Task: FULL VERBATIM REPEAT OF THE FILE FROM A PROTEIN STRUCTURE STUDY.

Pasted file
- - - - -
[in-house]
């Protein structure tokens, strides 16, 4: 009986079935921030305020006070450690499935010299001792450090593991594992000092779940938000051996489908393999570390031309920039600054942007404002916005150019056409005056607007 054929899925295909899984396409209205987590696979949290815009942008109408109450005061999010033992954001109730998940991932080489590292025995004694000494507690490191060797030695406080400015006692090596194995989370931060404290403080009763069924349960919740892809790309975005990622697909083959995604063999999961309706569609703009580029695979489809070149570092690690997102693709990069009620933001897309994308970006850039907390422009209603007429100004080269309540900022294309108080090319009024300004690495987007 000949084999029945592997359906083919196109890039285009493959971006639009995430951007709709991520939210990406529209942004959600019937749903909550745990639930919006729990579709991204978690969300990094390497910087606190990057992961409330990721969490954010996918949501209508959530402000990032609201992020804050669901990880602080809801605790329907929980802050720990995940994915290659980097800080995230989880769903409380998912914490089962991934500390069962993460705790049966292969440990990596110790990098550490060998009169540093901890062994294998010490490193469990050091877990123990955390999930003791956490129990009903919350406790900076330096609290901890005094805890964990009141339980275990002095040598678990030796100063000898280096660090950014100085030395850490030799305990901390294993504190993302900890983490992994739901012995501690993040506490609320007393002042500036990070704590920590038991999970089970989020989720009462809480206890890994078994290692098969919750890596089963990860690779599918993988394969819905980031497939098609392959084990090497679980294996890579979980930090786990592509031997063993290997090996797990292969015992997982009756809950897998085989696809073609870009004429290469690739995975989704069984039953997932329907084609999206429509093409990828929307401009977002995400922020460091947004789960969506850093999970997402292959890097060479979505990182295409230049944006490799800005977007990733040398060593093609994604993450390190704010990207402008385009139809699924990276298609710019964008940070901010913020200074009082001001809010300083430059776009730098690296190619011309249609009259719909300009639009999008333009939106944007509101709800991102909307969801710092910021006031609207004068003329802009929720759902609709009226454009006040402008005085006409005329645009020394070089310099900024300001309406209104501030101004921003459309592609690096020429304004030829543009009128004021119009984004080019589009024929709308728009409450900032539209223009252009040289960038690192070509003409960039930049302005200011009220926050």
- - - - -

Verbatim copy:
[in-house]
């Protein structure tokens, strides 16, 4: 009986079935921030305020006070450690499935010299001792450090593991594992000092779940938000051996489908393999570390031309920039600054942007404002916005150019056409005056607007 054929899925295909899984396409209205987590696979949290815009942008109408109450005061999010033992954001109730998940991932080489590292025995004694000494507690490191060797030695406080400015006692090596194995989370931060404290403080009763069924349960919740892809790309975005990622697909083959995604063999999961309706569609703009580029695979489809070149570092690690997102693709990069009620933001897309994308970006850039907390422009209603007429100004080269309540900022294309108080090319009024300004690495987007 000949084999029945592997359906083919196109890039285009493959971006639009995430951007709709991520939210990406529209942004959600019937749903909550745990639930919006729990579709991204978690969300990094390497910087606190990057992961409330990721969490954010996918949501209508959530402000990032609201992020804050669901990880602080809801605790329907929980802050720990995940994915290659980097800080995230989880769903409380998912914490089962991934500390069962993460705790049966292969440990990596110790990098550490060998009169540093901890062994294998010490490193469990050091877990123990955390999930003791956490129990009903919350406790900076330096609290901890005094805890964990009141339980275990002095040598678990030796100063000898280096660090950014100085030395850490030799305990901390294993504190993302900890983490992994739901012995501690993040506490609320007393002042500036990070704590920590038991999970089970989020989720009462809480206890890994078994290692098969919750890596089963990860690779599918993988394969819905980031497939098609392959084990090497679980294996890579979980930090786990592509031997063993290997090996797990292969015992997982009756809950897998085989696809073609870009004429290469690739995975989704069984039953997932329907084609999206429509093409990828929307401009977002995400922020460091947004789960969506850093999970997402292959890097060479979505990182295409230049944006490799800005977007990733040398060593093609994604993450390190704010990207402008385009139809699924990276298609710019964008940070901010913020200074009082001001809010300083430059776009730098690296190619011309249609009259719909300009639009999008333009939106944007509101709800991102909307969801710092910021006031609207004068003329802009929720759902609709009226454009006040402008005085006409005329645009020394070089310099900024300001309406209104501030101004921003459309592609690096020429304004030829543009009128004021119009984004080019589009024929709308728009409450900032539209223009252009040289960038690192070509003409960039930049302005200011009220926050």